Local government tends to get a rough ride in the media. Radio shock jocks, Nine’s A Current Affair and the Murdoch tabloids are always keen to take a swing, which tends to discourage councils from opening up their operations to maximum public scrutiny.

This is understandable. If someone is going to turn every molehill into a mountain, why would you voluntarily serve up more material that could be used malevolently to create public ridicule?

Over the last few days, Victorian councils have been subjected to a Herald Sun attack over an amalgam of tiny spending and policy proposals across different councils, which led to this editorial headlined “Plot lost at clown hall” last Thursday.

Then we had this spray in yesterday’s the Sunday Herald Sun, which was encouraged by Labor’s newly installed Local Government Minister Natalie Hutchins, who clearly thinks there is political capital in feeding anti-council sentiment and campaigning against above-CPI rate rises.

Instead, the Andrews government is proposing a system of NSW-style rate-capping. Labor’s rate-capping regime will effectively force the Australian Services Union to accept much more modest enterprise agreements in Victoria, where almost two-thirds of all council spending goes on staff costs.

If Premier Daniel Andrews and Hutchins are serious about council efficiency and value for ratepayer dollar, they would be criticising nine-day fortnights, excessive salaries, inflexible work practices, above-inflation wage increases and EBAs that prevent councils from using volunteers to deliver certain services.

Rate-capping will bring all of these into focus and will also place the Andrews government under pressure to take back school-crossing services from councils, and contribute more than a miserable 20% of the funding for public libraries across Victoria.

However, the rate-capping argument — even when distorted into tabloid beat-ups — shouldn’t diminish the efforts of councils to remain Australia’s most open and transparent level of government, even if a pro-disclosure culture generates predictable negative headlines.

City of Melbourne will tomorrow vote on whether to submit this pro-disclosure motion at the big annual Australian Local Government Association conference in Canberra in June:

“That the National General Assembly endorse the following transparency and disclosure principles as measures to be considered by local government across Australia to demonstrate leadership in good governance and transparency.

  1. Public disclosure on council website of a full lease register detailing the terms of any arrangements with third parties who occupy council-owned land and buildings.
  2. Annual public disclosure on council website details of independent valuations of council-owned land and buildings above a threshold of $1 million.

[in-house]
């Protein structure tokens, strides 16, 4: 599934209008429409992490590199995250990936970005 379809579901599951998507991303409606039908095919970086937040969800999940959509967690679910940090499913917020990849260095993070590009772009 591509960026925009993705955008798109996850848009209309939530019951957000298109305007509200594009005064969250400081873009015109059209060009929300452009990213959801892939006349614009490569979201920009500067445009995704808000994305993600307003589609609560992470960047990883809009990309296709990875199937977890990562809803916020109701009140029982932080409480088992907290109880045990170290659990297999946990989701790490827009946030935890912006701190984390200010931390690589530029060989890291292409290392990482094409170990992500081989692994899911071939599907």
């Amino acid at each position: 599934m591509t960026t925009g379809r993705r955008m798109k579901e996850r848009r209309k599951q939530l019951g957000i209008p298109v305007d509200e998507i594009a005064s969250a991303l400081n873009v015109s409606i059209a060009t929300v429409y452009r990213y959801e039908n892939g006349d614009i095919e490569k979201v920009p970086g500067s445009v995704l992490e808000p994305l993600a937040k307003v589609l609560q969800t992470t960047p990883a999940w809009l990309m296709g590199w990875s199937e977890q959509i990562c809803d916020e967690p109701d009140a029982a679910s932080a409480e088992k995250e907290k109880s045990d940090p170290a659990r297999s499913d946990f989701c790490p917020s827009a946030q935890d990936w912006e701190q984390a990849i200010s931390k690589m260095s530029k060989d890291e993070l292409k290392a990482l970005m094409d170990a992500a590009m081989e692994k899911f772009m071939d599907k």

3. Disclosure in council annual reports the employment terms of their five most senior officers including name, position, remuneration and length of contract.
  4. Making an audio recording of council and committee meetings available alongside the formal minutes where practicable and affordable.
  5. Allocation of at least 15 minutes each month to unscripted oral public questions at a full council or committee meeting.
  6. Periodic disclosure on council website of expense claims made by councillors.
  7. Pre-approval of interstate and international travel by councillors at an open council or committee meeting.”

Given the ongoing commercial pressure on quality journalism, one of the solutions is for greater institutional disclosure. Who needs teams of investigative journalists to unearth material if disclosure is compulsory in the first place?

That’s what happened with executive pay in Australia in the 1990s, and then with former treasurer Peter Costello’s non-binding vote on the remuneration report in 2004. There is now so much executive pay information in the public arena, the debate is more about analysing the data than revealing it.

Whilst the Herald Sun moans about how much council CEOs are paid, at least we know that the Murdoch family is helping themselves to about $1 million a week in salary from the two public companies they control.

A simple example of easy reform would be to extend ASX-style disclosure of executive pay to the public sector, which is still stuck using the old anonymous pay bands.

That would be something for Hutchins and the media to pursue, rather than beat-ups about councils potentially fining residents who leave their bins out on the street all week.

  • Stephen Mayne is chair of the Finance and Governance committee at City of Melbourne.